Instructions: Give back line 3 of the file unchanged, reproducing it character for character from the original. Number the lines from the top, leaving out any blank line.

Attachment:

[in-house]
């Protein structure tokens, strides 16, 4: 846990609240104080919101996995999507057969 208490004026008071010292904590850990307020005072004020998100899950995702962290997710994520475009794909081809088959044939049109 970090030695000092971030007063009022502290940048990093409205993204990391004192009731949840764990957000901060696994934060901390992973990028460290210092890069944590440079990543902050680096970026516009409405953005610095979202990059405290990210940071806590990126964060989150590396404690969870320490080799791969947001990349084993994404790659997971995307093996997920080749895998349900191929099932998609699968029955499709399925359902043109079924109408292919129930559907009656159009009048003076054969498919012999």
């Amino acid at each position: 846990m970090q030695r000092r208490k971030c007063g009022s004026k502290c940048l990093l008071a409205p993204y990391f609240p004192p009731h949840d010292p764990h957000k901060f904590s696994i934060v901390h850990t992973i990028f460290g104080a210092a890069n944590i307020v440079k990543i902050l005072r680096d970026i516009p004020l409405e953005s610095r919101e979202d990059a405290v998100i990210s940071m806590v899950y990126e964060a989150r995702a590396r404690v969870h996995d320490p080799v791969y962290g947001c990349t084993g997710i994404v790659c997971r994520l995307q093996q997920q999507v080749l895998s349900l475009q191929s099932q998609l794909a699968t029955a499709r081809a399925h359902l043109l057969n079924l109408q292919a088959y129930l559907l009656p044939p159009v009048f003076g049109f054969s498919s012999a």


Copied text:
């Amino acid at each position: 846990m970090q030695r000092r208490k971030c007063g009022s004026k502290c940048l990093l008071a409205p993204y990391f609240p004192p009731h949840d010292p764990h957000k901060f904590s696994i934060v901390h850990t992973i990028f460290g104080a210092a890069n944590i307020v440079k990543i902050l005072r680096d970026i516009p004020l409405e953005s610095r919101e979202d990059a405290v998100i990210s940071m806590v899950y990126e964060a989150r995702a590396r404690v969870h996995d320490p080799v791969y962290g947001c990349t084993g997710i994404v790659c997971r994520l995307q093996q997920q999507v080749l895998s349900l475009q191929s099932q998609l794909a699968t029955a499709r081809a399925h359902l043109l057969n079924l109408q292919a088959y129930l559907l009656p044939p159009v009048f003076g049109f054969s498919s012999a």